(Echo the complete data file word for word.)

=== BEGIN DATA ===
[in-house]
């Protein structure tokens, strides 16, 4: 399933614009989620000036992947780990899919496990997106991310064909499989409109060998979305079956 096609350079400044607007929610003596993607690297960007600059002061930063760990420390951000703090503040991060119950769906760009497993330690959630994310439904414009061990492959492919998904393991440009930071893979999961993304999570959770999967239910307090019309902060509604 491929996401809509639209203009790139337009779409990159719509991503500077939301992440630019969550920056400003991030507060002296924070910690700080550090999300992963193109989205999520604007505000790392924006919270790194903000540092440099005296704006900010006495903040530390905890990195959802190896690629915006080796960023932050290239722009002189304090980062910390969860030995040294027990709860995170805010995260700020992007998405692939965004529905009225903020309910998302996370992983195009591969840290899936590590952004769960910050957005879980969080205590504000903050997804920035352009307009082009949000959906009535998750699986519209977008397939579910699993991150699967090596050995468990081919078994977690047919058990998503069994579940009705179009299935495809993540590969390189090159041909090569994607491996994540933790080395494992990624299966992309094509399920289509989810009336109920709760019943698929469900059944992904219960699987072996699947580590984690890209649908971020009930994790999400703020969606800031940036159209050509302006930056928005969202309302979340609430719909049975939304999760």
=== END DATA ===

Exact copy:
[in-house]
């Protein structure tokens, strides 16, 4: 399933614009989620000036992947780990899919496990997106991310064909499989409109060998979305079956 096609350079400044607007929610003596993607690297960007600059002061930063760990420390951000703090503040991060119950769906760009497993330690959630994310439904414009061990492959492919998904393991440009930071893979999961993304999570959770999967239910307090019309902060509604 491929996401809509639209203009790139337009779409990159719509991503500077939301992440630019969550920056400003991030507060002296924070910690700080550090999300992963193109989205999520604007505000790392924006919270790194903000540092440099005296704006900010006495903040530390905890990195959802190896690629915006080796960023932050290239722009002189304090980062910390969860030995040294027990709860995170805010995260700020992007998405692939965004529905009225903020309910998302996370992983195009591969840290899936590590952004769960910050957005879980969080205590504000903050997804920035352009307009082009949000959906009535998750699986519209977008397939579910699993991150699967090596050995468990081919078994977690047919058990998503069994579940009705179009299935495809993540590969390189090159041909090569994607491996994540933790080395494992990624299966992309094509399920289509989810009336109920709760019943698929469900059944992904219960699987072996699947580590984690890209649908971020009930994790999400703020969606800031940036159209050509302006930056928005969202309302979340609430719909049975939304999760």